The depictions of Flint are also excellent. The character of Flint has no first name in Stevenson’s book, and the choice her o of “Nathaniel” works for me. The pirate captain’s six-eyed face is terrifying, and lets us identify his skull at a crucial moment.

Things I hate?
Just the robot B.E.N., whom I think Is just there to be cute. I hate cute.

All it all, it’s really one of Disney’s better efforts. But the movie didn’t do well in theaters. A lot of people probably shared my confusion about Treasure Island in space. But Netflix has given it a second life, and it has also taken on a cult status with the Steampunk crowd.

Disney had originally planned a sequel, in which Jim, while in the Space Academy, gets involved with the theft (by pirates) of a  prototype super-ship designed by Dr. Doppler and armed with a mega-weapon. Silver gets called in from his smuggling business to help out, and Jim finds romance with the Admiral’s daughter.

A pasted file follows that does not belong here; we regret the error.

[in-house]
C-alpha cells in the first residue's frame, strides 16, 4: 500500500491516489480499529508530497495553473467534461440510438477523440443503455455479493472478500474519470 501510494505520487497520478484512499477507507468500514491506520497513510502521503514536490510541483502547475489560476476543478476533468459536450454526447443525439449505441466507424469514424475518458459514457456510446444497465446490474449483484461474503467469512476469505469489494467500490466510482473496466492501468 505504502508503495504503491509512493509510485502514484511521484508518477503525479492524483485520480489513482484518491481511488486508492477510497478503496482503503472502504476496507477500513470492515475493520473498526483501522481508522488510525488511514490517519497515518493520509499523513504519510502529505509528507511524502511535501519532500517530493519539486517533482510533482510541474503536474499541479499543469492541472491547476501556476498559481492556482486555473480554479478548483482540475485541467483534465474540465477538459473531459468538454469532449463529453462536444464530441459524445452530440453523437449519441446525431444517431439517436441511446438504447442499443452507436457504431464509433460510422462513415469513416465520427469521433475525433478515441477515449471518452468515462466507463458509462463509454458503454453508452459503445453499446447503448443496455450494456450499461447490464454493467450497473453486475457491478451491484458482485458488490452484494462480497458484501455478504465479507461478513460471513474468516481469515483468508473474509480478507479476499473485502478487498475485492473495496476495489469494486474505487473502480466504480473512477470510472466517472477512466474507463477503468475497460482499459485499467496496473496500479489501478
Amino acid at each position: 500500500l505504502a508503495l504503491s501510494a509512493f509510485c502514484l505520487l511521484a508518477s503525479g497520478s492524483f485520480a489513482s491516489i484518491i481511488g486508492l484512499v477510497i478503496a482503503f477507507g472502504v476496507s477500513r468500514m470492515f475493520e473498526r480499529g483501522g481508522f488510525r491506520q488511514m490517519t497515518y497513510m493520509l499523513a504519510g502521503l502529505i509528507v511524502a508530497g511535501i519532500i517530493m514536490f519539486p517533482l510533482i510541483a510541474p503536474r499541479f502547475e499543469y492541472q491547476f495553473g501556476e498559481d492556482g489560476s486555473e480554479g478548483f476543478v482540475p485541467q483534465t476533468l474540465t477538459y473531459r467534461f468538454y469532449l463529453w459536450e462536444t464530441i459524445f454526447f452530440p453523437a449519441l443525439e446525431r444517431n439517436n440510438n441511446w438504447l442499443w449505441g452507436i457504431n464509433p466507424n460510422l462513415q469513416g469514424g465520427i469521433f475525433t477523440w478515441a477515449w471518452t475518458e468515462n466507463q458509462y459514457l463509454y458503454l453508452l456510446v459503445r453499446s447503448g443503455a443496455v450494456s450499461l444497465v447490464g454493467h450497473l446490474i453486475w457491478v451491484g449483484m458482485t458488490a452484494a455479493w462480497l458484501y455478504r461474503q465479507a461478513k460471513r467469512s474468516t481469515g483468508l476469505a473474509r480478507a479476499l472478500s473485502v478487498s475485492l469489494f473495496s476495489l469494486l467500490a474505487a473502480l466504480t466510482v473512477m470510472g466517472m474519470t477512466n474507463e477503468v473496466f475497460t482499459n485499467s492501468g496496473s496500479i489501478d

It would have been a grand romp. And now… Who can tell? The popularity of Treasure Planet is growing, not shrinking. We may see that sequel yet.

Monday, September 21, 2015

Crossing the Equator

Crossing the equator has long been an act filled with ritual significance. Recently, the degree of hazing used in the US Navy has come under scrutiny for being physically and psychologically damaging to the participants. Defense for the custom states that these rituals go back hundreds of years.

They do, in fact. Some were in place during our time period, the early 1700’s. We’re going to take a look at some of these early rituals, and perhaps touch on how they developed over the years.

It’s a popular misconception that, before Columbus “discovered” the New World, Europeans believed that the world was flat. This is not true at all. The ancient Greeks had done the math to prove the world was round, and were within a few miles of being accurate in its size.

Furthermore, sailors, who regularly watched land drop away behind them, and who estimated the range of distant ships by seeing how much of the vessel was below or above the horizon, knew perfectly well that they weren’t going to fall off the edge of the world.

The equator, however, was s different matter.

What is the equator, anyway? The modern definition is that it is an imaginary line surrounding the middle of the earth, at an equal distance from the North Pole and the South Pole. It divides the world into the Northern and Southern Hemispheres.